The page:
Are There Risk Factors for Splenic Rupture During Colonoscopy? Case Report and Literature Review
|Garancini Mattia1*, Maternini Matteo1, Romano Fabrizio1, Uggeri Fabio1, Dinelli Marco2 and Uggeri Franco1|
|1Department of General Surgery, San Gerardo Hospital, University of Milano Bicocca, Monza (MI), Italy|
|2Department of Digestive Endoscopy, San Gerardo Hospital, University of Milano Bicocca, Monza (MI), Italy|
|Corresponding Author :||Garancini Mattia, MD
Department of General Surgery
San Gerardo Hospital, University of Milano Bicocca
Via Pergolesi 33, 20052, Monza (MI), Italy
Tel: 039 233 3600
Fax: 039 233 3600
E-mail: [email protected]
|Received September 22, 2011; Accepted November 11, 2011; Published November 13, 2011|
|Citation: Garancini M, Maternini M, Romano F, Uggeri F, Dinelli M, et al. (2011) Are There Risk Factors for Splenic Rupture During Colonoscopy? Case Report and Literature Review. J Gastroint Dig Syst S2:001. doi: 10.4172/2161-069X.S2-001|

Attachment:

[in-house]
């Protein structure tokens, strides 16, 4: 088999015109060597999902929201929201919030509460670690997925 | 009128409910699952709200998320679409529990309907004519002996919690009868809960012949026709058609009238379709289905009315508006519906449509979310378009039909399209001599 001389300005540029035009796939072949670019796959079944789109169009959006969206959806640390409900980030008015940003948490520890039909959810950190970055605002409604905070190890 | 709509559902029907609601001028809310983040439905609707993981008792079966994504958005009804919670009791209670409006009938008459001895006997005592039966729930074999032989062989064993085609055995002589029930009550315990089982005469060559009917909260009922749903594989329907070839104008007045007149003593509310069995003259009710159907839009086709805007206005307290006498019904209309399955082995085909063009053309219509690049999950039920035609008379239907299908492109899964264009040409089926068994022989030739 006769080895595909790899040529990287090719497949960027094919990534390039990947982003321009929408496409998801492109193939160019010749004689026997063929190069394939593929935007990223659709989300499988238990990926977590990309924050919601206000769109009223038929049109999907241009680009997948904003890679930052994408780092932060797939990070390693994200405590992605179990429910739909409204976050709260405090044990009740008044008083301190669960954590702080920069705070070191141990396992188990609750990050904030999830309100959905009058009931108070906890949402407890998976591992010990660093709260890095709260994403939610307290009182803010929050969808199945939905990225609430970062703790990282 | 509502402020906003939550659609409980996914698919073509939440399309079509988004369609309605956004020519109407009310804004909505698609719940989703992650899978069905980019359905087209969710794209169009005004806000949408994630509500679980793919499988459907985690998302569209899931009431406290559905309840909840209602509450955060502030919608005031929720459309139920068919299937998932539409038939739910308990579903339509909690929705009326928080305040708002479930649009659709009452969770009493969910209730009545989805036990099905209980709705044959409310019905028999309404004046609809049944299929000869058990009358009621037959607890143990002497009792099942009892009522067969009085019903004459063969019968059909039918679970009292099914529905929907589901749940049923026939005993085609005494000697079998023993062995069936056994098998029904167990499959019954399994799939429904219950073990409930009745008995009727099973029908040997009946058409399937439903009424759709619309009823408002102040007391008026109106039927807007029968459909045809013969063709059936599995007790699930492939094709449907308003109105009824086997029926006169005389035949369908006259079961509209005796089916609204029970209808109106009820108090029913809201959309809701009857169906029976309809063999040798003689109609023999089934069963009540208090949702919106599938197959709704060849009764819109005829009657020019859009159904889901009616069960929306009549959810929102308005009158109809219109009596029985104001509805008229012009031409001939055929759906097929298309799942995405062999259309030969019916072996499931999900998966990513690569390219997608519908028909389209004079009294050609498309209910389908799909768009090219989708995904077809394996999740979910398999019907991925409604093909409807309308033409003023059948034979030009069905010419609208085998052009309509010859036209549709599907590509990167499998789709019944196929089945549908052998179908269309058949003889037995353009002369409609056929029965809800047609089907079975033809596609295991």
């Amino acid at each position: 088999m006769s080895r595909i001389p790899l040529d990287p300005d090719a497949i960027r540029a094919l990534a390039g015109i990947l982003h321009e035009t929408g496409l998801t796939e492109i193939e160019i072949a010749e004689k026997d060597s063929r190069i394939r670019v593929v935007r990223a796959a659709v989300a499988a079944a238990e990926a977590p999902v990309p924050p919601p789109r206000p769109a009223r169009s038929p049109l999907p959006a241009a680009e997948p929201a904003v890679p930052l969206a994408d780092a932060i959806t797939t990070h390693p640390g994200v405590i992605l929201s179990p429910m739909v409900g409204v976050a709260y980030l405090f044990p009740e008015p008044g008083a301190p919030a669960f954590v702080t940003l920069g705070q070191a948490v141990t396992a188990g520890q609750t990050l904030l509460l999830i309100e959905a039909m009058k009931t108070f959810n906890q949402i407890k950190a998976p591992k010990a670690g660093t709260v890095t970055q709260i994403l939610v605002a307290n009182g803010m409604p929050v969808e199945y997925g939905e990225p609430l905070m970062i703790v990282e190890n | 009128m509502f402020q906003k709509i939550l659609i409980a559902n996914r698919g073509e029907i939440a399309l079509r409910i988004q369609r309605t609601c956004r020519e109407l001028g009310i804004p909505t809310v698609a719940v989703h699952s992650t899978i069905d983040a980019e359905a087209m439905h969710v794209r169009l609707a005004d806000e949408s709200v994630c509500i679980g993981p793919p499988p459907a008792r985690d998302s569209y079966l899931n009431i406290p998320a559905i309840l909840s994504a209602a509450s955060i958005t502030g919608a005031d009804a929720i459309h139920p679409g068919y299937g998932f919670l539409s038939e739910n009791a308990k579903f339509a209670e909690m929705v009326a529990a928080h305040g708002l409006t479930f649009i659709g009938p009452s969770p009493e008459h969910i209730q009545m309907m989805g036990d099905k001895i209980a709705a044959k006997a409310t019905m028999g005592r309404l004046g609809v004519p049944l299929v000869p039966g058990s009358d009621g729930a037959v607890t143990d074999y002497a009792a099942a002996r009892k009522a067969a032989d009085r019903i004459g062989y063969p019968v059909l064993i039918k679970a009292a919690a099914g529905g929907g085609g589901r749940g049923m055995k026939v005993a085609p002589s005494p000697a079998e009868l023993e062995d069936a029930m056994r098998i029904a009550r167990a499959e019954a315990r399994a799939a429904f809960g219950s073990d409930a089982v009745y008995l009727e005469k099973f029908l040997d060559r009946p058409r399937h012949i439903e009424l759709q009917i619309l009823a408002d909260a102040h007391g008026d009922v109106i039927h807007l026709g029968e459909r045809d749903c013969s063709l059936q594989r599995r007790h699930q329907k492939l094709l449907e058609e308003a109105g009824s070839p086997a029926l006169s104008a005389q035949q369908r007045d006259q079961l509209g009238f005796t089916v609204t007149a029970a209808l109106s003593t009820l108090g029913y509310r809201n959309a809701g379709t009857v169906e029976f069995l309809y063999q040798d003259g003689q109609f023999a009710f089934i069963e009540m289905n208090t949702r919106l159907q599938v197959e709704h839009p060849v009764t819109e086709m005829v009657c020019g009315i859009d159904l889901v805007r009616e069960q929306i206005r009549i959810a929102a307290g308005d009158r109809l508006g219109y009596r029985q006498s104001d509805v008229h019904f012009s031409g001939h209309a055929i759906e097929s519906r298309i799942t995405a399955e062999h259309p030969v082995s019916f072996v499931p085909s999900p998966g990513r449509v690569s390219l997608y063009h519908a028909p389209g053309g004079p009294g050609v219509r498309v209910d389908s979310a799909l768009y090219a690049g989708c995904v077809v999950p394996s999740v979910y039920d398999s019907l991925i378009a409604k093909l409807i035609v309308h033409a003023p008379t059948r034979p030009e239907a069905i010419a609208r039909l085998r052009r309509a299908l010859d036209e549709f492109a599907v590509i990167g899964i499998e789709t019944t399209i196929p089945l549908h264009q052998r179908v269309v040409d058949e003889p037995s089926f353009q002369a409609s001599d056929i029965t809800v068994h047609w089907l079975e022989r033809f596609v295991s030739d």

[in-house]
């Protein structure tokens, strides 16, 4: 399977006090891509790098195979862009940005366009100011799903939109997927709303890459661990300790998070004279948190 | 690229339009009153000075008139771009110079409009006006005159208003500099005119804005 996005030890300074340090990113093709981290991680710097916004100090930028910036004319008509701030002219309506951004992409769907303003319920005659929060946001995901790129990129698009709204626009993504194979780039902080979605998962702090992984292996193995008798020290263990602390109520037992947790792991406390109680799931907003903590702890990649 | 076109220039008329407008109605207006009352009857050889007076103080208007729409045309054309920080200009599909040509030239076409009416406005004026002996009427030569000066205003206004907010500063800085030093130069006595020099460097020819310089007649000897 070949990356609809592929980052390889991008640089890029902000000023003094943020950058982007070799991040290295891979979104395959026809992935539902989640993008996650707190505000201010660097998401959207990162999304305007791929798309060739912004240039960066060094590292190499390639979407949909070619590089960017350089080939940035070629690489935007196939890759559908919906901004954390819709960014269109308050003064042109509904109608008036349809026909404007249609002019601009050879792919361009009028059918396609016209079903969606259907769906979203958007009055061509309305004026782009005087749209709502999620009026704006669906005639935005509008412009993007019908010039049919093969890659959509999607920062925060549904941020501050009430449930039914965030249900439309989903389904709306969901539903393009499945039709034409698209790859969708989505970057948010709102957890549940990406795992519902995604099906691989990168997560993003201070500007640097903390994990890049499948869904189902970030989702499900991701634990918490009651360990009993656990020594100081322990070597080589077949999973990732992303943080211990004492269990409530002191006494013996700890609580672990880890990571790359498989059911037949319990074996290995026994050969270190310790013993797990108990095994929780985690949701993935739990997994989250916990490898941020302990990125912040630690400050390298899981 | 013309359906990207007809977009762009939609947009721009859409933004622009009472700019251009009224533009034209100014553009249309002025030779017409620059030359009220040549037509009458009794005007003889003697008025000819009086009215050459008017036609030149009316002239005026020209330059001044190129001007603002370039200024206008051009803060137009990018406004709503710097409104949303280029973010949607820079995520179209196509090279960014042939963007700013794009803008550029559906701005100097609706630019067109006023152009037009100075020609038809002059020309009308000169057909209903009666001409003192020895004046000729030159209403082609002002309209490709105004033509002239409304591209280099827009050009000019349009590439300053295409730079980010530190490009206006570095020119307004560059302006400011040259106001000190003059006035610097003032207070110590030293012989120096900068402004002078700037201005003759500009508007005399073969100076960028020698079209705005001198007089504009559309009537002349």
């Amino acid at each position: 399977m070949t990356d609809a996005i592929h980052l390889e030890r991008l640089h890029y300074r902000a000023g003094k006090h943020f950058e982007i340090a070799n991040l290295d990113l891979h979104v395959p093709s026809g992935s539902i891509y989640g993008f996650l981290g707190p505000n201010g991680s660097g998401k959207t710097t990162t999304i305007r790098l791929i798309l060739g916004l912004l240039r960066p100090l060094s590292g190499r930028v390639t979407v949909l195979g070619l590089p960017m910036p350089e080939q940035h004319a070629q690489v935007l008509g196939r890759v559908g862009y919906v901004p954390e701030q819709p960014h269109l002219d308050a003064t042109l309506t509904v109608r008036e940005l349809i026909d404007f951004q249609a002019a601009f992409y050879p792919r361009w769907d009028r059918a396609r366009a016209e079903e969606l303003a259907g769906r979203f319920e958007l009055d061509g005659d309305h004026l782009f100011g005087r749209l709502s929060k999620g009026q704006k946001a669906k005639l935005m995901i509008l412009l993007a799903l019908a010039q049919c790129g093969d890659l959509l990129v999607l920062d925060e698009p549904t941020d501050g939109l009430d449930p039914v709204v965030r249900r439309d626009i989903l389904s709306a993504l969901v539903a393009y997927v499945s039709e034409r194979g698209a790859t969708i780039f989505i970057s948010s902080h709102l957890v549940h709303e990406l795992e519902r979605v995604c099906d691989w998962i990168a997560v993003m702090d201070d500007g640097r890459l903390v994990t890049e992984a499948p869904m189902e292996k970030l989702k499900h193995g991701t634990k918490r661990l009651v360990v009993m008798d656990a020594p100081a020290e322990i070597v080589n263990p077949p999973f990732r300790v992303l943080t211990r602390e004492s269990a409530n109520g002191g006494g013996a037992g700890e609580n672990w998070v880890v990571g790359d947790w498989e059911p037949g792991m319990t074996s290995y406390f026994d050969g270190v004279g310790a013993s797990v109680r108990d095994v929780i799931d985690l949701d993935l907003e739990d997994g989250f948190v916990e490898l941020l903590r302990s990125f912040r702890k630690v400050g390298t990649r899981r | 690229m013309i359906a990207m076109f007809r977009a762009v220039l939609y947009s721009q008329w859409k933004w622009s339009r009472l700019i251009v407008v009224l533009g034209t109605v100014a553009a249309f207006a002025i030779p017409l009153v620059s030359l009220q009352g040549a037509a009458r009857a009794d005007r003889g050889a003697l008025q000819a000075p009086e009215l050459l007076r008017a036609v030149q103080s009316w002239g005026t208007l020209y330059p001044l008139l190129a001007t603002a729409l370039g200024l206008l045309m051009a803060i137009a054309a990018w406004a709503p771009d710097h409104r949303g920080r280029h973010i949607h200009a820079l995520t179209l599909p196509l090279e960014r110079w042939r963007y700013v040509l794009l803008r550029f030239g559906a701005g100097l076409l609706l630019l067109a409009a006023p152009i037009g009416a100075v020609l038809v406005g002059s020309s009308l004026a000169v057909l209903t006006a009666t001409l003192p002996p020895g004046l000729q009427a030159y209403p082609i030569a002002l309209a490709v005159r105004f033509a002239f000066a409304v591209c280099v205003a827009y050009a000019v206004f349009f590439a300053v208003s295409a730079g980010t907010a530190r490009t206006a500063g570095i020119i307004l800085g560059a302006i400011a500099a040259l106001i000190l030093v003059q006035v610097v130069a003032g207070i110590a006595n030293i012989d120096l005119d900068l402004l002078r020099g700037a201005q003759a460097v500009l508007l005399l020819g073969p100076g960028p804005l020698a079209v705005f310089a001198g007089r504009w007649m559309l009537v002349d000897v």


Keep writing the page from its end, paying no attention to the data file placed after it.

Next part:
|Copyright: © 2011 Mattia G, et al. This is an open-access article distributed under the terms of the Creative Commons Attribution License, which permits unrestricted use, distribution, and reproduction in any medium, provided the original author and source are credited.|
Background: Splenic rupture is an uncommon but potentially fatal complication of colonoscopy.
Objectives: A case of splenic rupture during colonoscopy is reported and a review of literature is presented focusing the attention on evaluation of potential risk factors.
Case Report: We report the case of a 77 years old man who developed splenic rupture during colonoscopy diagnosed with CT scan and treated with splenectomy.
Results: More than 70 articles and more than 90 cases were found in the world literature; the review revealed that splenic rupture occurred more frequently in female, CT scan was the treatment was the referring diagnostic procedure in the large part of cases, splenectomywas the treatment of choice. On the other side none of the analyzed factor appeared as meaningful risk factors.
Conclusion: The knowledge of this complication is the best tool to aid in early diagnosis. Evaluation of hemodinamic status and CT scan play remarkable roles to resolve to the correct management and splenectomy remains the option chosen in the most part of cases.